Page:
mount provider slows down linearly w/ number of mounts
|Affected Puppet version:||0.25.5||Branch:||https://github.com/stschulte/puppet/commits/ticket/2.6.x/4914|
|Keywords:||mount provider flush customer|
The mount type/provider doesn’t maintain any state between invocations. It appears to call /sbin/mount for each mount resource and looks through its output to determin if the filesystem currently under question is already mounted. This doesn’t scale well on systems with a large number of mounts (say, several hundred) which are all managed through puppet, because each invocation takes a few seconds to complete…
It’d be better if some form of pre-fetching were used, similar to the yum provider, so puppet can just consult its in-memory list of mountpoints.
An additional refinement would be to only flush after the last mount resource were evaluated as this can also be expensive to do.
#5 Updated by Stefan Schulte over 2 years ago
Just wanted to say that I’m currently working on this issue. The tests I did on my own system worked so far but I haven’t finished writing specs for it.
My approach is the following:
- let the parsefile provider prefetch all resources in
/etc/(v)fstabbut set the ensure state to
- now run the mount command and parse all mounted resource. We will now update the ensure state from either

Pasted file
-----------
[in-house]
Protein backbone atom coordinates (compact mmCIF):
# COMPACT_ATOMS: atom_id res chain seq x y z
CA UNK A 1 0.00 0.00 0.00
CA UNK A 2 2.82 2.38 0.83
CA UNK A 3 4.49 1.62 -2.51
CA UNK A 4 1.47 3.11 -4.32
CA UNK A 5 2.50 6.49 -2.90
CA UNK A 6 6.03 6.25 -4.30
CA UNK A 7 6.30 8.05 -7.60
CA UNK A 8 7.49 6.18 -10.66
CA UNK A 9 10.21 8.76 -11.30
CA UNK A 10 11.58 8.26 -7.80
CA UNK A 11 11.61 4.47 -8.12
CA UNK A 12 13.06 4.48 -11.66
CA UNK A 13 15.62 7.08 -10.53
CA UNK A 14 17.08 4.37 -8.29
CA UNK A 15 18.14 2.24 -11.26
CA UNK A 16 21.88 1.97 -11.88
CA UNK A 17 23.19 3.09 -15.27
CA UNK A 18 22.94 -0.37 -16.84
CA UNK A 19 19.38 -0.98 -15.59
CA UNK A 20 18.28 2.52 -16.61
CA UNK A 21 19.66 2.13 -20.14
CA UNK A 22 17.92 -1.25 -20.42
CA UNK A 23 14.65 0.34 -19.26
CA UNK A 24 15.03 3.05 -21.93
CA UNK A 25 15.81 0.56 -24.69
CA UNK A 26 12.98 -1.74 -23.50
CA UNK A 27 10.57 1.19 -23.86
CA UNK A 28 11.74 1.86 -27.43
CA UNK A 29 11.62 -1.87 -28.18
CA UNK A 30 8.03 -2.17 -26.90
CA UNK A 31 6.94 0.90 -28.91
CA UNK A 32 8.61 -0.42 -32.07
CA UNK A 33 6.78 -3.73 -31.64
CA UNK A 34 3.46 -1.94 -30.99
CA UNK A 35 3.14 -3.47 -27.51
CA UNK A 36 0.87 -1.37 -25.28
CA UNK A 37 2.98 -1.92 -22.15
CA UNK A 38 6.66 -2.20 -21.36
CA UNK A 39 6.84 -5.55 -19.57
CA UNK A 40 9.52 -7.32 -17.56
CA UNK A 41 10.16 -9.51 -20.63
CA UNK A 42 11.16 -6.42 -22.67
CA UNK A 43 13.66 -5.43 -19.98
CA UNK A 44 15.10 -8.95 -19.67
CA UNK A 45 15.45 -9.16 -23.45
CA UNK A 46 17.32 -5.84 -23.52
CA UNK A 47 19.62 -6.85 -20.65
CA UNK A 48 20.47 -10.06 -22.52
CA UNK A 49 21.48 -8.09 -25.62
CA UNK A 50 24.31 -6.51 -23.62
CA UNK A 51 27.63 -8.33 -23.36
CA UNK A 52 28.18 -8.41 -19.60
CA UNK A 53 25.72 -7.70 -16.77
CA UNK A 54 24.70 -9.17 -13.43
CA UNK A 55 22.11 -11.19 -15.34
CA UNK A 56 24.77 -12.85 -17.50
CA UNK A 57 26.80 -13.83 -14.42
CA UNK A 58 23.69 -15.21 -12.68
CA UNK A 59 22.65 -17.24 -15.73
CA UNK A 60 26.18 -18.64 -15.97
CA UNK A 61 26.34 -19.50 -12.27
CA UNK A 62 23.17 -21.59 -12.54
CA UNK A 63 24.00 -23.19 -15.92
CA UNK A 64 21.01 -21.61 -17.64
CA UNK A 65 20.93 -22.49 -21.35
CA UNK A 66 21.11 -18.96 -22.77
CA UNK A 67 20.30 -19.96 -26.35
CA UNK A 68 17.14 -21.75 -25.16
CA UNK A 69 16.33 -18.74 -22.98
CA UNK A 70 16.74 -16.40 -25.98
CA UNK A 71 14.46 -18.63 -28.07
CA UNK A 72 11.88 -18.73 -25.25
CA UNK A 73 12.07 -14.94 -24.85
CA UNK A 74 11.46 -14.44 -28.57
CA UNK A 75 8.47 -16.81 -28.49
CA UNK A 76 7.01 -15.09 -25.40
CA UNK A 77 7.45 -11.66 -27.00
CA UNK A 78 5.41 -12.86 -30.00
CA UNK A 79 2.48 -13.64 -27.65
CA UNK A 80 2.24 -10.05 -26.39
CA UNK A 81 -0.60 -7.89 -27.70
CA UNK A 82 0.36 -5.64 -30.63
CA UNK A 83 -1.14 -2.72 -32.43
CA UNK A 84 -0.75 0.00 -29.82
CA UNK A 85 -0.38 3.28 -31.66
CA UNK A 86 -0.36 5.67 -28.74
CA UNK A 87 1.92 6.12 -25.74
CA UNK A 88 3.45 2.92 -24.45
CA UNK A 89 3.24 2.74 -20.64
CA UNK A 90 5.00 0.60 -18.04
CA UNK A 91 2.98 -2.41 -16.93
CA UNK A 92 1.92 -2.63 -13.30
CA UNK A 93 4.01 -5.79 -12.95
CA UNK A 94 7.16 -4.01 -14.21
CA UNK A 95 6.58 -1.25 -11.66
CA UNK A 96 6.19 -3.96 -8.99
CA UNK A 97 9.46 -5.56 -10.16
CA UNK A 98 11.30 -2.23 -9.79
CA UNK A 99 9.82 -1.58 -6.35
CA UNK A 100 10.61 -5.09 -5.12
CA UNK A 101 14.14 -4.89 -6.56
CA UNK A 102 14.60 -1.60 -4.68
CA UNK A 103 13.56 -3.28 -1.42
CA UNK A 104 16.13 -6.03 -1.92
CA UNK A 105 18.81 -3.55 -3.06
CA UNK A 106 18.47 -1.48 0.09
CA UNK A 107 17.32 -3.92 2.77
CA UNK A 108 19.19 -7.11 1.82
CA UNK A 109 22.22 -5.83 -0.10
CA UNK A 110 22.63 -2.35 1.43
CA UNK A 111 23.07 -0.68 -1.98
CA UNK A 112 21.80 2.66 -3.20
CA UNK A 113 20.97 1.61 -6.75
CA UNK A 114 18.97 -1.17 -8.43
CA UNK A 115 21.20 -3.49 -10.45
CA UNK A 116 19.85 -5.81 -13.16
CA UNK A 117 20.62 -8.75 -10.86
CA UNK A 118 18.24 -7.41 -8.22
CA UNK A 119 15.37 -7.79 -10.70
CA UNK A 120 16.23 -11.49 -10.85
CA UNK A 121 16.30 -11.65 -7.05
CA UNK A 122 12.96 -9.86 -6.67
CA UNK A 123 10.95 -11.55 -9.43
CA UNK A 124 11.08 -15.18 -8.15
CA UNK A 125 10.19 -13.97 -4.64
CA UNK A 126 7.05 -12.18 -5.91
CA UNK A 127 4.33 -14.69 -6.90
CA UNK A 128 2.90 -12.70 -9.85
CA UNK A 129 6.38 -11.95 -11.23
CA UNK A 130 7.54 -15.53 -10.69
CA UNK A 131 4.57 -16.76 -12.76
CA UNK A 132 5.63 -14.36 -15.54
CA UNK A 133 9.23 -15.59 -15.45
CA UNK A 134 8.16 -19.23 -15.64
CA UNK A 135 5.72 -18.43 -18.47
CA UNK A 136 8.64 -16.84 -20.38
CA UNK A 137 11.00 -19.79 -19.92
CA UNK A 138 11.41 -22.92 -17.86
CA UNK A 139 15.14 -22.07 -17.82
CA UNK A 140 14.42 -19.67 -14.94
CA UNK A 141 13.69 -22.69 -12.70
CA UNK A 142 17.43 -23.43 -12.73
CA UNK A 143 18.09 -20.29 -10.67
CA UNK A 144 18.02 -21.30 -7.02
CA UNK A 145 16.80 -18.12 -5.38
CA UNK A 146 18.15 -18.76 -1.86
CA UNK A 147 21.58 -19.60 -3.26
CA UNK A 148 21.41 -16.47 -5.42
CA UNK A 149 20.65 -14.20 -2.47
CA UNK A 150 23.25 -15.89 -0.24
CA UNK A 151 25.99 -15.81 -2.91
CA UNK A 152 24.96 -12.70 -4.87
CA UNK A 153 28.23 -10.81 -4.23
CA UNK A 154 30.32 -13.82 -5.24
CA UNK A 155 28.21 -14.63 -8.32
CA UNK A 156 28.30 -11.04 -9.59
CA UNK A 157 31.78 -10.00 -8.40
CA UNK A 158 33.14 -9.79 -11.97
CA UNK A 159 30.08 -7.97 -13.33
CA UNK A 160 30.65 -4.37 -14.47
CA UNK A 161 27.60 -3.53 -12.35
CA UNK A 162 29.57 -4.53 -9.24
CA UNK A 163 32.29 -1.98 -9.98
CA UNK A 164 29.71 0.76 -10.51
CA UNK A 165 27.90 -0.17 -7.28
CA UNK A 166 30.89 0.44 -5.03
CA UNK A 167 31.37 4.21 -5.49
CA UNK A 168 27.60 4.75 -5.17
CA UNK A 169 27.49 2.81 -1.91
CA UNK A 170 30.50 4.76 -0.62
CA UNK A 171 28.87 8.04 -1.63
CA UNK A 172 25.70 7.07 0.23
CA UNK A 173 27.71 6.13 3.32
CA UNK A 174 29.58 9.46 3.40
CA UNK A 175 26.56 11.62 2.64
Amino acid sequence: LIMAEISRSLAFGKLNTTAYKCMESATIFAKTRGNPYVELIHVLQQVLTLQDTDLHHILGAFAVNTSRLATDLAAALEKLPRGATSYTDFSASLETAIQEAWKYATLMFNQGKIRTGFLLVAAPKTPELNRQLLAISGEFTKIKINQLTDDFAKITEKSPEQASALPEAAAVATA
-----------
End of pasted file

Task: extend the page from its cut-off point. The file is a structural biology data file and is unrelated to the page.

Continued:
:unmounted(already found in fstab) to
:absent(not in fstab) to
:ghost. To query the mountstate of a given resource we can check if ensure in the prefetched property_hash is
:ghostand don’t need to run mount again.
#6 Updated by eric sorenson over 2 years ago
Sounds good Stefan. One comment while you’re in there:
The current provider does not correctly interact with the OS when the mount device changes for an NFS mount; it considers this a ‘remount’ and executes ‘mount -o remount /mnt/point’ — but this does not cause the new, changed exporting device to be mounted. A full unmount/remount needs to be done in that case. As a nasty workaround I have a local hack that turns off
:remounts param for every OS I run. Otherwise you get this:
notice: //nfs::workspace/Nfs::Mount[/opt/workspace]/Mount[/opt/workspace]/device: device changed 'filer001:/vol/vol1/workspace' to 'filer001:/vol/vol3/perfworkspace'info: Filebucket[/var/lib/puppet/clientbucket]: Adding /etc/fstab(09e507fe528f497d0d40708877ab7fc1)notice: //nfs::workspace/Nfs::Mount[/opt/workspace]/Mount[/opt/workspace]: Refreshing self info: Mount[/opt/workspace](provider=parsed): Remounting # and yet... filer001:/vol/vol1/workspace 3182218496 272897920 2909320576 9% /opt/workspace
#7 Updated by Stefan Schulte over 2 years ago
Eric, can you please file this as a seperate bug report (if not already done). And I guess this isn’t necessarily a NFS problem because according to the Linux manpage remount will not use another device:
Attempt to remount an already-mounted filesystem. This is commonly used to change the mount flags for a filesystem, especially to make a readonly filesystem writeable. It does not change device or mount point.
Currently any change to the mount or any external notify will call refresh. But at this point we don’t know what caused the refresh. So when do we need to remount at all?
- external notfiy: normal remount
- device changed: umount, mount
- options changed: normal remount
- pass, dump, atboot, ensure changed: nothing?